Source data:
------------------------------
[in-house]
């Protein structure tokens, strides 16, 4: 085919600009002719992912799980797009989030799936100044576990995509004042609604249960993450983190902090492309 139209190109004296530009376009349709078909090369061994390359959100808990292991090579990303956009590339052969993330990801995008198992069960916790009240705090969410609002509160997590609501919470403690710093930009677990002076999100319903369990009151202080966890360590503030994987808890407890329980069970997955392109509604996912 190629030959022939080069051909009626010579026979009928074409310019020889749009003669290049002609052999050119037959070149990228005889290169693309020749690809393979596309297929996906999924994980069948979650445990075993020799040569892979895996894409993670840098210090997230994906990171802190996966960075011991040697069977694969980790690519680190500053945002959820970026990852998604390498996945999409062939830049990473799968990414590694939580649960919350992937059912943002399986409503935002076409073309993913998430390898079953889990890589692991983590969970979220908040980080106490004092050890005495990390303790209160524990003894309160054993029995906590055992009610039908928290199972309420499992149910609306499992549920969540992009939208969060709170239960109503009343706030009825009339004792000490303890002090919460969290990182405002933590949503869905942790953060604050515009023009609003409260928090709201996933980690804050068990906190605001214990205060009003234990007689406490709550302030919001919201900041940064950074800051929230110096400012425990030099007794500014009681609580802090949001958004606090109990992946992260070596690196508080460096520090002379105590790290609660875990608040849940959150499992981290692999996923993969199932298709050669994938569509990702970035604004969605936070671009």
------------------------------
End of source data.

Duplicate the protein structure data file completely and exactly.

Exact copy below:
[in-house]
């Protein structure tokens, strides 16, 4: 085919600009002719992912799980797009989030799936100044576990995509004042609604249960993450983190902090492309 139209190109004296530009376009349709078909090369061994390359959100808990292991090579990303956009590339052969993330990801995008198992069960916790009240705090969410609002509160997590609501919470403690710093930009677990002076999100319903369990009151202080966890360590503030994987808890407890329980069970997955392109509604996912 190629030959022939080069051909009626010579026979009928074409310019020889749009003669290049002609052999050119037959070149990228005889290169693309020749690809393979596309297929996906999924994980069948979650445990075993020799040569892979895996894409993670840098210090997230994906990171802190996966960075011991040697069977694969980790690519680190500053945002959820970026990852998604390498996945999409062939830049990473799968990414590694939580649960919350992937059912943002399986409503935002076409073309993913998430390898079953889990890589692991983590969970979220908040980080106490004092050890005495990390303790209160524990003894309160054993029995906590055992009610039908928290199972309420499992149910609306499992549920969540992009939208969060709170239960109503009343706030009825009339004792000490303890002090919460969290990182405002933590949503869905942790953060604050515009023009609003409260928090709201996933980690804050068990906190605001214990205060009003234990007689406490709550302030919001919201900041940064950074800051929230110096400012425990030099007794500014009681609580802090949001958004606090109990992946992260070596690196508080460096520090002379105590790290609660875990608040849940959150499992981290692999996923993969199932298709050669994938569509990702970035604004969605936070671009």